Clara Stuligross ’14 has received a National Science Foundation Graduate Research Fellowship at the University of California-Davis.
Stuligross is a first-year Ph.D. ecology student studying bee ecology and pollination.
“I’m researching the interactive effects of environmental stressors on native social and solitary bees,” she says. “Bees are threatened by many factors, including floral resource scarcity, pathogen infection, habitat loss and pesticide exposure, and they can be exposed to risks across landscapes as they forage widely for pollen and nectar. These drivers rarely act in isolation, and understanding their interplay can have important consequences for pollinator conservation.
“For my research, I am specifically interested in the impacts of pesticide exposure and floral resource availability on native bees.”
Graduate Fellows receive a three-year annual stipend of $34,000 along with a $12,000 cost of education allowance paid to the institution for tuition and fees, opportunities for international research and professional development, and the opportunity to conduct their own research at a graduate program of their choosing.
While a student at Earlham, Stuligross received an NSF summer fellowship to conduct research on native bumblebees at a field station in the Shenandoah River Valley. She investigated potential reasons for bumblebee population declines and the impact of a parasitoid fly on bumblebee colony growth.
“My interest in bees started with my work in Virginia with bumblebees,” she says. “I had really good mentors, which made a huge difference in my experience. There are over 20,000 species of bee worldwide, and they’re really important and charismatic insects.”
This fellowship gives Stuligross more flexibility to pursue her research, allowing her to focus on collecting, analyzing and sharing her results.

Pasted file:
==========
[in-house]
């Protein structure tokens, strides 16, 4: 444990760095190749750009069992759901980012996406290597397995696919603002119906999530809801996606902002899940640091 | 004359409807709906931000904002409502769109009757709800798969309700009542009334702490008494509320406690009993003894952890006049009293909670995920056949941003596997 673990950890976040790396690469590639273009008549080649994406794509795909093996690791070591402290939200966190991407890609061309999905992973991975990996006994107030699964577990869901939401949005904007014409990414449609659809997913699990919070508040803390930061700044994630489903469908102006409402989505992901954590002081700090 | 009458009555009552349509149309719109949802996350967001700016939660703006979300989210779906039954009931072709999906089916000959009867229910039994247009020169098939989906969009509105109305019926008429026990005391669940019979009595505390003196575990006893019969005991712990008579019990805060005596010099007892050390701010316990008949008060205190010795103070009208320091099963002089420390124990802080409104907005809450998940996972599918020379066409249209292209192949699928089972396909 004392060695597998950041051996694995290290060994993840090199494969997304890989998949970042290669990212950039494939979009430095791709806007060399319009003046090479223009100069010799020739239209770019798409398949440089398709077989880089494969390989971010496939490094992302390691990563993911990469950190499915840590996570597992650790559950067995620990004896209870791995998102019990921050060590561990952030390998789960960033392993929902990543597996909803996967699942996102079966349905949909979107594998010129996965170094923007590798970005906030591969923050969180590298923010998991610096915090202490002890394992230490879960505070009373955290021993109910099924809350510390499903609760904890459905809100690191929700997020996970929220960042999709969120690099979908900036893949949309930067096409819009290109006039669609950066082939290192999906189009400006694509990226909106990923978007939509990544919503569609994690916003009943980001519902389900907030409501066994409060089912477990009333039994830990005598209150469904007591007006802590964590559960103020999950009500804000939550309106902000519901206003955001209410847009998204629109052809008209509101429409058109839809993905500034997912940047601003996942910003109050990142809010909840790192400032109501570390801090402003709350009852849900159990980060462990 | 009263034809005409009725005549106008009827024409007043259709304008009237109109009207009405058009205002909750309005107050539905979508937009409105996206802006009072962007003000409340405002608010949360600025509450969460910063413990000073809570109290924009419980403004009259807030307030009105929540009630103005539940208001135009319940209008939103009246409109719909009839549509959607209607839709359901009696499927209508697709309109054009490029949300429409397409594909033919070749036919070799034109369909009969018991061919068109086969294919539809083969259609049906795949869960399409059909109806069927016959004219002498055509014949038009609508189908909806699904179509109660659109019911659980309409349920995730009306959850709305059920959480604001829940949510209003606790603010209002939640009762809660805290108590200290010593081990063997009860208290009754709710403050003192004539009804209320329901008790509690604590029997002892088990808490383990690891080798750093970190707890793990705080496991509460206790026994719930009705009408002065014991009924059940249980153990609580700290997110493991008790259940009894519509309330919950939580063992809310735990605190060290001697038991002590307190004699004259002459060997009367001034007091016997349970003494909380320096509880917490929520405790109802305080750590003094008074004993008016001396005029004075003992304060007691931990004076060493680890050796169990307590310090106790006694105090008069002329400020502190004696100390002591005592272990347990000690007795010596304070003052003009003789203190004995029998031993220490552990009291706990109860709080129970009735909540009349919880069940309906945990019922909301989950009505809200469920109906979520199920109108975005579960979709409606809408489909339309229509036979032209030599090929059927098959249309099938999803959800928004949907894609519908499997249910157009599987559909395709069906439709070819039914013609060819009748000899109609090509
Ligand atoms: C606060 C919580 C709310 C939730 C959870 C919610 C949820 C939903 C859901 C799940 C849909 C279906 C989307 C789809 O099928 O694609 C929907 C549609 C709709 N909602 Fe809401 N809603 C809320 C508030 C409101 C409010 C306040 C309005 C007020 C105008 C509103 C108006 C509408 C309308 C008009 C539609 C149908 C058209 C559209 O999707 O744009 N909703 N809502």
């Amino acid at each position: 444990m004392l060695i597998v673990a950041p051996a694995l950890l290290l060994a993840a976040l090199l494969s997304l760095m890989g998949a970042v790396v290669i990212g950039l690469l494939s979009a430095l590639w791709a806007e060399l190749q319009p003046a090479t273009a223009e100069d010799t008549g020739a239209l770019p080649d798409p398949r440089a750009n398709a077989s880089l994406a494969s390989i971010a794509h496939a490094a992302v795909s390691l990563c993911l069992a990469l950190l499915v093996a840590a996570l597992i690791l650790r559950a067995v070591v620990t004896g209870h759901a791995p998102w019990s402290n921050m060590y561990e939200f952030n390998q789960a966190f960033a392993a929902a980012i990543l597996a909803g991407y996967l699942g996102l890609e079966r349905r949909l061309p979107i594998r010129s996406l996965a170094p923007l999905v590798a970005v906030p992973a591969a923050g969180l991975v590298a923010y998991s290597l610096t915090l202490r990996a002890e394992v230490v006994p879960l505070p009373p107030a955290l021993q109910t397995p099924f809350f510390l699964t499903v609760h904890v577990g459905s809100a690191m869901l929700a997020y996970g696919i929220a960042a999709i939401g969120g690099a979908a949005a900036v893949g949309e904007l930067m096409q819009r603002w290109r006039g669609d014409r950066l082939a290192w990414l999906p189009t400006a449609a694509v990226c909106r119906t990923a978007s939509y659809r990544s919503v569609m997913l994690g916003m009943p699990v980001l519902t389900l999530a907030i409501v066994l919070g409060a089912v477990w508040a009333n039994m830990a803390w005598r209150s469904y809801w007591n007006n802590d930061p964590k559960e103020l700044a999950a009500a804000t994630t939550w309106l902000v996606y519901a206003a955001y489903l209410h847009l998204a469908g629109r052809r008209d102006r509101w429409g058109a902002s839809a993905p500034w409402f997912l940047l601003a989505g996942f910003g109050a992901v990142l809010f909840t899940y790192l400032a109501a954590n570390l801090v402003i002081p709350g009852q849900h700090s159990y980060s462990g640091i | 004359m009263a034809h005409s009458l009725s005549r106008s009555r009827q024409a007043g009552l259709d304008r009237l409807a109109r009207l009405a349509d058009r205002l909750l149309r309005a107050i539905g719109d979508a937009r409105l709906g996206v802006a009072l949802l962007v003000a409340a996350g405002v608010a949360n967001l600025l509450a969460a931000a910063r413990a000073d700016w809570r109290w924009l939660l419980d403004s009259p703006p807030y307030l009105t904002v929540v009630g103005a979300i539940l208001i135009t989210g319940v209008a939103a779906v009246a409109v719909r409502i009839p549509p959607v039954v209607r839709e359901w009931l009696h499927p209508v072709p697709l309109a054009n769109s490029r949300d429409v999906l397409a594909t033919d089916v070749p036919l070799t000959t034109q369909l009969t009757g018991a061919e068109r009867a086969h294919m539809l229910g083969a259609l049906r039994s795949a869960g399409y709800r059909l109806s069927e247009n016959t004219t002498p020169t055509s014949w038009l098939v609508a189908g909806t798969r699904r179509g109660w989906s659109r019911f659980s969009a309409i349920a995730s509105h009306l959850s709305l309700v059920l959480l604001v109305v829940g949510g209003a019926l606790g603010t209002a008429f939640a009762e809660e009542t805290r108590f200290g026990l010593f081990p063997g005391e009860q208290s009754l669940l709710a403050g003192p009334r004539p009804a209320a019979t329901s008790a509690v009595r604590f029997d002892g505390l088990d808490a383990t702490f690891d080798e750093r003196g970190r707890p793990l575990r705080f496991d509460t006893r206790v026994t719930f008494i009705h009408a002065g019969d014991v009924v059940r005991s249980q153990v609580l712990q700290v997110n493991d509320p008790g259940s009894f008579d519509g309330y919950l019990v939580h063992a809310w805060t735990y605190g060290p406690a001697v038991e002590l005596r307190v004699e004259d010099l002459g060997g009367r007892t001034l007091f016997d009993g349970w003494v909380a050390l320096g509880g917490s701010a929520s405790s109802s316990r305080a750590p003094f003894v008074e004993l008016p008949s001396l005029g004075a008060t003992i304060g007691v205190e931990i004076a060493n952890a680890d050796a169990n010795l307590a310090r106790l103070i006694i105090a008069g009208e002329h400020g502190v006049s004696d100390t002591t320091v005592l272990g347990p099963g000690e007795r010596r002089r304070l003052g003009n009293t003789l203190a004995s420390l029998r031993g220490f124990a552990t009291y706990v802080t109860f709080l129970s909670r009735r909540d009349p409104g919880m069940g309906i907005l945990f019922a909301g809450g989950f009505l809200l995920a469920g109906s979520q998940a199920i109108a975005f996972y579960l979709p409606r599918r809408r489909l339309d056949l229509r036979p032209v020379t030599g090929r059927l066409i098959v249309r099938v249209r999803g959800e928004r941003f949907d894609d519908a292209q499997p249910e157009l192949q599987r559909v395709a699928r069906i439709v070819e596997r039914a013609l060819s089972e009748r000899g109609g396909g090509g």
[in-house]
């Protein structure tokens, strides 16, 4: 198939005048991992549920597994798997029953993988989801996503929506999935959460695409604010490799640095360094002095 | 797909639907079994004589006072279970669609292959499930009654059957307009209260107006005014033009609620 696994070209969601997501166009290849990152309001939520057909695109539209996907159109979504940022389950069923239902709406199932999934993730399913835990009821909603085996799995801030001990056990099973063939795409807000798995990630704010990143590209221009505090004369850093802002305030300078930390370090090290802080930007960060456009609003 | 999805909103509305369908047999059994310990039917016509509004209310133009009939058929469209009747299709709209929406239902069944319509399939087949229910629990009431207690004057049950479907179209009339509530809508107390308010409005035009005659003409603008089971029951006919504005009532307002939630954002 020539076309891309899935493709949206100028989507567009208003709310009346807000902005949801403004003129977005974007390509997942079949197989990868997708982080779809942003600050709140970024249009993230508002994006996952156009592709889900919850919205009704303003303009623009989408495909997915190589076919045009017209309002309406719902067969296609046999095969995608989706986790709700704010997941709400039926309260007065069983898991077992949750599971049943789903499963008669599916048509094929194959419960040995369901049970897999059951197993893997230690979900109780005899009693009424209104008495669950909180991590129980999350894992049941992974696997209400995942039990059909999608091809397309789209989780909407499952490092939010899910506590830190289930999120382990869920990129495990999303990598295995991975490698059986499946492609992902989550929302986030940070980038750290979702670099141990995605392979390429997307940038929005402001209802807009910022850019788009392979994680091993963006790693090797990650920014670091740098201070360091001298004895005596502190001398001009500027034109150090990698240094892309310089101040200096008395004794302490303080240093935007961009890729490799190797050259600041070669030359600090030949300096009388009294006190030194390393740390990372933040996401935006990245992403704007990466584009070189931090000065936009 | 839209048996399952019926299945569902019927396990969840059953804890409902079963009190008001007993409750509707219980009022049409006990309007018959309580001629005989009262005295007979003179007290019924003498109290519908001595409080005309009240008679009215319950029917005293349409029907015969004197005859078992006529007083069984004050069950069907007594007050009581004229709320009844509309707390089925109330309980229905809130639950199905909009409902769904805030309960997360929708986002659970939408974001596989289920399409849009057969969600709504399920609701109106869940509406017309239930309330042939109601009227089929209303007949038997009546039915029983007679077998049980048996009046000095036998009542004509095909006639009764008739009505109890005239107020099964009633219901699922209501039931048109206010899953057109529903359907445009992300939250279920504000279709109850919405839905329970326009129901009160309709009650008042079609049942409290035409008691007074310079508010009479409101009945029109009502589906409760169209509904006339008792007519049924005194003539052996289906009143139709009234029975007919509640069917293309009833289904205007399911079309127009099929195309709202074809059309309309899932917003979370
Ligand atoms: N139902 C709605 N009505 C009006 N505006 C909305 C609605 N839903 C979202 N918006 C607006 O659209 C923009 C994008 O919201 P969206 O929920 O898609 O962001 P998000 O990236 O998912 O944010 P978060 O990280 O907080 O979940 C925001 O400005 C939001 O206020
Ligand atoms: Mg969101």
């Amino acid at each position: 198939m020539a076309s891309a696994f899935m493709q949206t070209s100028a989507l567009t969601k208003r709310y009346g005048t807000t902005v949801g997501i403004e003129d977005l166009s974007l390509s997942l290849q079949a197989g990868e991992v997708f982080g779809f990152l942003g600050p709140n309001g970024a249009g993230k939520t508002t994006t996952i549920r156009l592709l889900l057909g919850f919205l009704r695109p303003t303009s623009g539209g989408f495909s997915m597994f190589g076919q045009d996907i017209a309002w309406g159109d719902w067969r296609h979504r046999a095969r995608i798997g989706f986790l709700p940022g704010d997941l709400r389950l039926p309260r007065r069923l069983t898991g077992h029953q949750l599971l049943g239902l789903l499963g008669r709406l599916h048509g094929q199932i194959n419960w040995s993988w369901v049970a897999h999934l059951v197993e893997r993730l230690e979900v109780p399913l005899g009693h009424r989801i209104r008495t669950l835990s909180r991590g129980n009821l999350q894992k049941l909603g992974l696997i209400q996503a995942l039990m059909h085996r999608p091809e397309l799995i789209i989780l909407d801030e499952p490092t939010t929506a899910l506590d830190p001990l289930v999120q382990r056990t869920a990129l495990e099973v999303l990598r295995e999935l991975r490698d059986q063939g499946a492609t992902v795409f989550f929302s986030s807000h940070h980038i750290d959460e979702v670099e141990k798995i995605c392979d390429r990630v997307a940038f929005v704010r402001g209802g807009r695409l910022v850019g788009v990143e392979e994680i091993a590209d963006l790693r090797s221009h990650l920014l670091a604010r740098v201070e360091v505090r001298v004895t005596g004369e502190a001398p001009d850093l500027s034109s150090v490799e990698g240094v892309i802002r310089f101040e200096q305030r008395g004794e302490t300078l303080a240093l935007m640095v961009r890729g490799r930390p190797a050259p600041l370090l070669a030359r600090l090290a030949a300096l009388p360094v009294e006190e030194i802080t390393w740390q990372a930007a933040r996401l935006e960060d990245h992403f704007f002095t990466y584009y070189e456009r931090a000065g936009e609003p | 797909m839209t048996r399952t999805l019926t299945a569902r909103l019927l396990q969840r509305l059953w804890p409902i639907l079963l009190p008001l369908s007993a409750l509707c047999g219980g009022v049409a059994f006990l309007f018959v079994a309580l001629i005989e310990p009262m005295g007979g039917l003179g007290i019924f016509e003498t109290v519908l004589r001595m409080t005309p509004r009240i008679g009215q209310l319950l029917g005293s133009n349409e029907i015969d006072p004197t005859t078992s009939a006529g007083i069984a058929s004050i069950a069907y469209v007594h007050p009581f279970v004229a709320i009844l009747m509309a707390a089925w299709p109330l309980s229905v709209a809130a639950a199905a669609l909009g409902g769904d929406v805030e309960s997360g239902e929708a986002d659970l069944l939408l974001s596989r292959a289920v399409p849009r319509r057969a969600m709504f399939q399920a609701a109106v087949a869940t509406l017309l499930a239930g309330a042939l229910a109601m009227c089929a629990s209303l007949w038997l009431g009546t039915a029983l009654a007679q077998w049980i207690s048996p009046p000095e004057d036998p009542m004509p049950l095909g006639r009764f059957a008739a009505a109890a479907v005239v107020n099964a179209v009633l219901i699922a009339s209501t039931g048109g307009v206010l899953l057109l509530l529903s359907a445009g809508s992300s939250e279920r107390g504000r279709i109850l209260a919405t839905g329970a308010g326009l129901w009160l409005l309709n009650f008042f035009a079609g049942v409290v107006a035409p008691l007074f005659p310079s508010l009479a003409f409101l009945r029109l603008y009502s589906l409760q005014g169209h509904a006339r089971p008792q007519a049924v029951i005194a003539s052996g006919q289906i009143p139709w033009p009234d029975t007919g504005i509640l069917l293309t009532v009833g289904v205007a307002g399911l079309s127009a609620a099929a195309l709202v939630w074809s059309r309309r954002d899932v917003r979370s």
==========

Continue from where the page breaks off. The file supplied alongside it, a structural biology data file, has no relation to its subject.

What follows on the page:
“After graduating I worked as a field and lab research assistant at Michigan State University, studying native bee communities in blueberry fields and the response of bumblebee colonies to insecticide drift,” she says. Also, she spent a year and a half as a museum educator for the Carnegie Museum of Natural History developing and teaching science outreach programs. While at Carnegie, she also worked as an educator on a climate change education project called Climate and Urban Systems Partnership, an NSF-funded program run across four U.S. cities to improve local understanding of and engagement with climate change issues.
While at Earlham, Stuligross won first place with David Schutt ’14 in the 2012 Project Pericles Debating for Democracy Conference for their defense of a letter in support of the Budget Control Act to reduce military spending and reallocate funds for educational programs to enhance national security instead.
“Earlham taught me how to think critically about complex questions,” she says. “My professors always encouraged my curiosity and excitement and taught me how to turn ideas into concrete research objectives,” she says. Her favorite parts were the opportunities to travel off-campus with professors to apply coursework to the field, including studying abroad in New Zealand, leading trips like August Wilderness with the outdoor education program, and the Penziner-Matson biology spring break trip.